From many years, the Reddit infrastructure team followed traditional ways of provisioning and configuring. However, this didn’t go long until they saw some huge drawbacks and failures happening while doing the things the old way. They moved to ‘Kubernetes.’
See this amazing video where their infrastructure release engineering manager describes the Kubernetes story at Reddit.
The New York Times Journey to Kubernetes
Today the majority of their customer-facing applications are running on Kubernetes. What an amazing story! The biggest impact has been to speed up deployment and productivity. Legacy deployments that took up to 45 minutes are now pushed in just a few. It’s also given developers more freedom and fewer bottlenecks. The New York Times has gone from a ticket-based system for requesting resources and weekly deploy schedules to allowing developers to push updates independently.
Check out the evolution & the fascinating story of The New York Times tech stack
Airbnb’s Kubernetes story
Airbnb’s transition from a monolithic to a microservices architecture is pretty amazing. They needed to scale continuous delivery horizontally, and the goal was to make continuous delivery available to the company’s 1000 or so engineers so they could add new services. Airbnb adopted to support over 1000 engineers concurrently configuring and deploying over 250 critical services to Kubernetes (at a frequency of about 500 deploys per day on average). I want you to see this excellent presentation from Melanie Cebula, the infrastructure engineer at Airbnb.
Pinterest’s Kubernetes story
With over 250 million monthly active users and serving over 10 billion recommendations every single day, that is huge. (The numbers might have changed now) As they knew these numbers are going to grow day by day, they began to realize the pain of scalability and performance issues.
Their initial strategy was to move their workload from EC2 instances to Docker containers; hence they first moved their services to Docker to free up engineering time spent on Puppet and to have an immutable infrastructure.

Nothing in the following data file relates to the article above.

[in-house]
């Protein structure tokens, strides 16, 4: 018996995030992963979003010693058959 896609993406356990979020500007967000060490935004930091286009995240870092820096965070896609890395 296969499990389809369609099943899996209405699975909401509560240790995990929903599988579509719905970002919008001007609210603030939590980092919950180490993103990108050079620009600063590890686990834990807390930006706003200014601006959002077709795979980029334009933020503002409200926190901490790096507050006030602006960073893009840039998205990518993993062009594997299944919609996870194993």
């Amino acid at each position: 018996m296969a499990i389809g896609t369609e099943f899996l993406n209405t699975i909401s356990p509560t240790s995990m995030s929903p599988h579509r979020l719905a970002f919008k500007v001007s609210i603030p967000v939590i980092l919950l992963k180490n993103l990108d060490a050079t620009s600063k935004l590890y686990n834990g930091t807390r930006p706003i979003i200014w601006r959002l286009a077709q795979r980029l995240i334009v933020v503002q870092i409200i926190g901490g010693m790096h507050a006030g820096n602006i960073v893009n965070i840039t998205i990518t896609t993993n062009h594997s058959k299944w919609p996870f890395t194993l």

And then the next strategy was to move to Kubernetes. Now they can take ideas from ideation to production in a matter of minutes whereas previously, they would take hours or even days. They have cut down so much of overhead cost by utilizing Kubernetes and have removed a lot of manual work without making engineers worry about the underlying infrastructure.
Read their impressive story on Kubernetes website ‘Pinterest Case Study’
Pokemon Go’s Kubernetes story
How was ‘Pokemon Go’ able to scale so efficiently & became so successful? The answer is Kubernetes. Pokemon Go was developed and published by Niantic Inc. 500+ million downloads and 20+ million daily active users.
Pokemon Go engineers never thought their user base would increase exponentially surpassing the expectations within a short time, they were not ready for it, and even the servers couldn’t handle this much traffic.
The horizontal scaling on one side but Pokemon Go also faced a severe challenge when it came to vertical scaling because of the real-time activity by millions of users worldwide. Niantic was not prepared for this.
The magic of containers. The application logic for the game ran on Google Container Engine (GKE) powered by the open source Kubernetes project. Niantic chose GKE for its ability to orchestrate their container cluster at planetary-scale, freeing its team to focus on deploying live changes for their players. In this way, Niantic used Google Cloud to turn Pokémon GO into a service for millions of players, continuously adapting and improving. This got them more time to concentrate on building the game’s application logic and new features rather than worrying about the scaling part.